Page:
Richard Hovey

(1864-1900 / United States)

The South - Poem by Richard Hovey

AH! where the hot wind, with sweet odors laden,
Against the roses faintly beats his wings,
Uttering mild melodious murmurings
To the faint flowers and the fluttering gladen,
Whispering of some far, sunset-bowered Aidenn,
And in an orange tree an oriole sings,
Whereunder lies, dreaming of unknown things,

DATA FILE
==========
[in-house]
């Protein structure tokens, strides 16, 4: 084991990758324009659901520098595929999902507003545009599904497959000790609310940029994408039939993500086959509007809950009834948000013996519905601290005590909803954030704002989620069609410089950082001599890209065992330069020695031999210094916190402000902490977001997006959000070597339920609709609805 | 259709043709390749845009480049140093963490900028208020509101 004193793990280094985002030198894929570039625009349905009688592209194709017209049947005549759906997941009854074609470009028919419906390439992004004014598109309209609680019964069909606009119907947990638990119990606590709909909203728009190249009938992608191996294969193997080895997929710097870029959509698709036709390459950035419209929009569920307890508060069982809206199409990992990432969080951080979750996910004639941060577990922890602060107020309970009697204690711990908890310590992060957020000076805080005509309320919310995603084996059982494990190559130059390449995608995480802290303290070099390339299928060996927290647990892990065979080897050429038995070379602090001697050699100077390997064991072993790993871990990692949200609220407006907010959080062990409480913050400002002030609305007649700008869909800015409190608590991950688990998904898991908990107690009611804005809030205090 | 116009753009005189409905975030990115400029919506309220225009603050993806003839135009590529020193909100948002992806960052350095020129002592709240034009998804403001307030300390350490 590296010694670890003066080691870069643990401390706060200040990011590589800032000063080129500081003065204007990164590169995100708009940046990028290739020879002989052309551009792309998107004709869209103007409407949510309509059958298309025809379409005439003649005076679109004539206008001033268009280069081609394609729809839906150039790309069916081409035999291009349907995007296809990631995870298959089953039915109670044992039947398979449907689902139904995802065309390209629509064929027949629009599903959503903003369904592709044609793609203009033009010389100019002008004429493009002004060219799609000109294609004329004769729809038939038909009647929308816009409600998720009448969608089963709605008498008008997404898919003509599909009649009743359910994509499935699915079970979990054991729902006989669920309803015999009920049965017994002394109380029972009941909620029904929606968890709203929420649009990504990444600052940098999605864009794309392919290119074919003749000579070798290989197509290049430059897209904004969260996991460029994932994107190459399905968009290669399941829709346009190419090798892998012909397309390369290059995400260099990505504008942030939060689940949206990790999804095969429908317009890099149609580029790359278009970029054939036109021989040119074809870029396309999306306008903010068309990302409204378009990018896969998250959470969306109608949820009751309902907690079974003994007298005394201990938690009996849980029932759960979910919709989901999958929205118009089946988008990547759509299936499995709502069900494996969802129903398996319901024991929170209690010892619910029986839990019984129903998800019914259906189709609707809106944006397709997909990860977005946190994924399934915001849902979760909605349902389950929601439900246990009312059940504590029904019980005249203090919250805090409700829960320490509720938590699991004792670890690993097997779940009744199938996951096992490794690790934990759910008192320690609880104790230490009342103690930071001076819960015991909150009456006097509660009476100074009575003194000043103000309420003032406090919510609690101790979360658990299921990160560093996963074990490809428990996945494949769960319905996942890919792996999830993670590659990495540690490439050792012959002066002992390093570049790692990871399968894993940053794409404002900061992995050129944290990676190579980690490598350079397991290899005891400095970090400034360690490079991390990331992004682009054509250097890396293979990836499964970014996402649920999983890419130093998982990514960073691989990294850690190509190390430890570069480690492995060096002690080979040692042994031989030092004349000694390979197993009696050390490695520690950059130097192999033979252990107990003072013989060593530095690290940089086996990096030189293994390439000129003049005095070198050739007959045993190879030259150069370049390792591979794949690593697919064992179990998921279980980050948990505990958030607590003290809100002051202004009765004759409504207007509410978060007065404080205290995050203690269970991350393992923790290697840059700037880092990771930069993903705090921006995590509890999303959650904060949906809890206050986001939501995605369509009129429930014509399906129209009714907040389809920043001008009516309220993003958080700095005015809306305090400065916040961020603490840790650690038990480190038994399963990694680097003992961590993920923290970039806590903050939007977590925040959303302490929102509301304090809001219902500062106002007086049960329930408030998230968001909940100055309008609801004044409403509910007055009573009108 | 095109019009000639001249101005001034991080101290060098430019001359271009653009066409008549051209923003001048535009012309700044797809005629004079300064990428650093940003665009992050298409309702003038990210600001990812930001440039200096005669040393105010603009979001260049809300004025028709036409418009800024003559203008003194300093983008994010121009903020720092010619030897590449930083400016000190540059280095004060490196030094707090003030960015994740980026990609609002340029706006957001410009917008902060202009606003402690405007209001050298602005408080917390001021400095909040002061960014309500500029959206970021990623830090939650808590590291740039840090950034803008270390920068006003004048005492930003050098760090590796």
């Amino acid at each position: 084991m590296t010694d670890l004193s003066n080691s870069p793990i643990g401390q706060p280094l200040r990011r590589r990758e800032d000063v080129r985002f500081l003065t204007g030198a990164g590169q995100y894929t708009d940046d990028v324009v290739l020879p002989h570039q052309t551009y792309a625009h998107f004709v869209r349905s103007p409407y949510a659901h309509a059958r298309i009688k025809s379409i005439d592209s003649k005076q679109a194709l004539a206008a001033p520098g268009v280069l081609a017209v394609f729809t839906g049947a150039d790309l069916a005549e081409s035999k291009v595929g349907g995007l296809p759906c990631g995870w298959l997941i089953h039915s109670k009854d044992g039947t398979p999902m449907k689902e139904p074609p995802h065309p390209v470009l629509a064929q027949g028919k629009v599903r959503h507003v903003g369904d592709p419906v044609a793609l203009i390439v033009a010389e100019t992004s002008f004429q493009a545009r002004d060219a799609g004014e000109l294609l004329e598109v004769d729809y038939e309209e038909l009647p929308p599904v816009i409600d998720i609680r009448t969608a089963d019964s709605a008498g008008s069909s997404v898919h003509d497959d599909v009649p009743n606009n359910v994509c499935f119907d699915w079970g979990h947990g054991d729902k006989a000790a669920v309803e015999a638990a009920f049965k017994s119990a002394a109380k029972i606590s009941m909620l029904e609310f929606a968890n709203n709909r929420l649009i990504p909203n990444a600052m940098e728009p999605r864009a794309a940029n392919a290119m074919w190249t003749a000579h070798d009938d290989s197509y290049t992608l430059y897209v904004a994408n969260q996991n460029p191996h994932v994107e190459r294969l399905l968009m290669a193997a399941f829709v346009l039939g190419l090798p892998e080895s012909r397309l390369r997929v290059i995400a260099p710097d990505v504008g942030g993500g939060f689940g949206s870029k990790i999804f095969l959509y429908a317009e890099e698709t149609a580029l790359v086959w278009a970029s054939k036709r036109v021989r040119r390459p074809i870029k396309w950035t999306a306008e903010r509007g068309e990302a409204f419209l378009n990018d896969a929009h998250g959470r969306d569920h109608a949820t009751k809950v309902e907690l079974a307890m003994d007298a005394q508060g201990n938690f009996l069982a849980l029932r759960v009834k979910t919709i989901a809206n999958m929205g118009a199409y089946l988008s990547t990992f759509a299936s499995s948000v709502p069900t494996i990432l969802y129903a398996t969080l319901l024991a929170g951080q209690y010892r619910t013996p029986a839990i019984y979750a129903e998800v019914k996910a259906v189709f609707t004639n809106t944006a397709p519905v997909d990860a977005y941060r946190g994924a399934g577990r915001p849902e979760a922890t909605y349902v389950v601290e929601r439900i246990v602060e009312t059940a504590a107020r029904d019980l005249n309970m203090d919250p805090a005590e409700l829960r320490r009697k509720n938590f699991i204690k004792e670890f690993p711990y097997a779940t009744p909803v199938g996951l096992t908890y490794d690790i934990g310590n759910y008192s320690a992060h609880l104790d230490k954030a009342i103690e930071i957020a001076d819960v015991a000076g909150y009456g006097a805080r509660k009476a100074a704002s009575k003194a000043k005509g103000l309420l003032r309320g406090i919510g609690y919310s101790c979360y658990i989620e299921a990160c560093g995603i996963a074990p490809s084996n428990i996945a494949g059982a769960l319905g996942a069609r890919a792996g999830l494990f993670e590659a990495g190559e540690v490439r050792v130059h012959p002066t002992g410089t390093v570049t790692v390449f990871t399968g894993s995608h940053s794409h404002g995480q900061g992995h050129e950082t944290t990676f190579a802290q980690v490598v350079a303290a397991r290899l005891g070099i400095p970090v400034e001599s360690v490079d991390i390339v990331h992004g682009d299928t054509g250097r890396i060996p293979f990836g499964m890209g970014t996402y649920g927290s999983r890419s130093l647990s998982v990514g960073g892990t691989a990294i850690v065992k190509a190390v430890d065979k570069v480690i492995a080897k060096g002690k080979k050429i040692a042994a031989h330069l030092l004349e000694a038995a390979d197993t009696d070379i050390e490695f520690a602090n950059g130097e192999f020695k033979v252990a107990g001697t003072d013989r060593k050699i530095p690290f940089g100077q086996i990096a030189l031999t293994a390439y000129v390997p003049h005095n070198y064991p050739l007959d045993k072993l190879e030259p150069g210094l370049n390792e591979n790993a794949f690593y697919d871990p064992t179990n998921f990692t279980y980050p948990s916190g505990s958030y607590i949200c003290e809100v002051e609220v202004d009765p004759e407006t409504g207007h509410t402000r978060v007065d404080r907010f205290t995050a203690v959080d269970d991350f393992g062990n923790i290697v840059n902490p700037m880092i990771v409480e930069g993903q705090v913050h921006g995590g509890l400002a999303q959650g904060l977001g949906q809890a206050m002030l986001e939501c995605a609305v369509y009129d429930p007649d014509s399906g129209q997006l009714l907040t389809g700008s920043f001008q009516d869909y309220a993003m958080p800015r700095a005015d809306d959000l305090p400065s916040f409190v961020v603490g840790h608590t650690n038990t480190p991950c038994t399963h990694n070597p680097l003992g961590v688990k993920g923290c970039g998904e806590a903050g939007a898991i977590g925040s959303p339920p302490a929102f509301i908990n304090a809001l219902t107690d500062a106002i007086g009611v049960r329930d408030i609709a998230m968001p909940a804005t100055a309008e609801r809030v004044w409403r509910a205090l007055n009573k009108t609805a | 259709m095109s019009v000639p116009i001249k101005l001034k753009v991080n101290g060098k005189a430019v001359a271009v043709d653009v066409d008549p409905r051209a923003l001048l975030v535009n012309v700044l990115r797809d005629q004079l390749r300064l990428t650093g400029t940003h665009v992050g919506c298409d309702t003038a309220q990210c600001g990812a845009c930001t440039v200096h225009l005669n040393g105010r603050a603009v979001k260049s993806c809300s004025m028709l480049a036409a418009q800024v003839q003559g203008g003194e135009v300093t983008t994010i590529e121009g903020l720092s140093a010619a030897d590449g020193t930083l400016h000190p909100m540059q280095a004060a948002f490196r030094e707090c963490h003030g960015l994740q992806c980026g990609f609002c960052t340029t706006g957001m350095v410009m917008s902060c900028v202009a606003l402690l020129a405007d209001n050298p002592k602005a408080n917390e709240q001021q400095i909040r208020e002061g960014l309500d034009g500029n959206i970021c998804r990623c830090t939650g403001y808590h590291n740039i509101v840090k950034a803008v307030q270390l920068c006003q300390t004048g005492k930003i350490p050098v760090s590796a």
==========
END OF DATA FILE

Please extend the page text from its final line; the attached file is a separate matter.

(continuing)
With orange blossoms wreathed, a radiant maiden-
There is the poet's land; there would I lie
Beneath the shadows of magnolia trees
And let my eyes grow languid and my mouth
Glow with the kisses of the amorous breeze
And breathe with every breath the luxury
Of the hot-cheeked, sweet, heavy-lidded South.

Listen to this poem:

Comments about The South by Richard Hovey

There is no comment submitted by members..



Read this poem in other languages

This poem has not been translated into any other language yet.

I would like to translate this poem »

word flags

What do you think this poem is about?



Poem Submitted: Monday, April 12, 2010



[Report Error]